The Senate on Thursday did not pass a Republican amendment seeking to block President Biden’s vaccine-or-test mandate for businesses with 100 or more workers.
Senator Roger Marshall (R-Kan.) introduced the bill, which would prohibit the use of federal funds for vaccine mandates. It happened during a series of votes on amendments to a stopgap government funding bill.
Earlier this month, Biden announced that his Department of Labor would propose a rule requiring businesses with 100 or more employees to require employees to be vaccinated or tested once per week.
Marshall said that while the “vaccine has saved lives,” taking it should be a “personal choice.”
“Simply put, we must not allow the Administration’s unconstitutional vaccine mandate on private companies to go forward,” he added.
Senator Patrick Leahy (D-Vt.) spoke out against the amendment, citing the nearly 700,000 Americans who have died from COVID-19 and the flags that mark their graves.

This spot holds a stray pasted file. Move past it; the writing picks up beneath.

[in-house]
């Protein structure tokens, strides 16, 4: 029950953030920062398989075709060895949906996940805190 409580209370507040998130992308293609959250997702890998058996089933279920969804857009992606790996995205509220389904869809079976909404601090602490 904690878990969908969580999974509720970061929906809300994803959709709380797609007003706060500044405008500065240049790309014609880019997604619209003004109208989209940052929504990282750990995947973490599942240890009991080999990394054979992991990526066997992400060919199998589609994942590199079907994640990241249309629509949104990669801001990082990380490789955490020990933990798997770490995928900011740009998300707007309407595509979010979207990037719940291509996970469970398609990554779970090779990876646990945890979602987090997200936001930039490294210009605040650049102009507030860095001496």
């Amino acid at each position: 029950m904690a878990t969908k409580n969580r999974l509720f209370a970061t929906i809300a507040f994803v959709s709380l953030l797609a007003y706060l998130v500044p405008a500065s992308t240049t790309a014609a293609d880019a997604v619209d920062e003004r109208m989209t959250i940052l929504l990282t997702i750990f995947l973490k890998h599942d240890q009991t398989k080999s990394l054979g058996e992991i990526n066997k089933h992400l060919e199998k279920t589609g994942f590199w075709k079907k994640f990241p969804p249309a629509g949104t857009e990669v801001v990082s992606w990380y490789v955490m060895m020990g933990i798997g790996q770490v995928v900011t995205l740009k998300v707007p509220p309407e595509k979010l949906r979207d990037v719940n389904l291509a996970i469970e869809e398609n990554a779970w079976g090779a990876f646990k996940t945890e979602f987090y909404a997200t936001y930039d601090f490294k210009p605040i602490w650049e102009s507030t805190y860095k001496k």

“Drive down the mall and look at the flags by the Washington Monument,” he said, noting the amendment “weakens one of our strongest tools to get people safely through this crisis.”
Republicans have largely condemned Biden’s decision, calling it an infringement on their personal liberty.
“Forcing main street to vax or pay a fine will not only crush an economy he’s put on life support—it’s flat-out un-American,” House GOP Leader Kevin McCarthy (R-Calif.) tweeted earlier this month in response to Biden’s announcement. “To Joe Biden, force is more important than freedom. Americans won’t stand for it.”
Senate Minority Leader Mitch McConnell (R-Ky.) has frequently encouraged people to get vaccinated, but he also voted for the amendment on Thursday.
Democrats have increasingly embraced vaccine mandates as a popular issue critical to controlling the pandemic.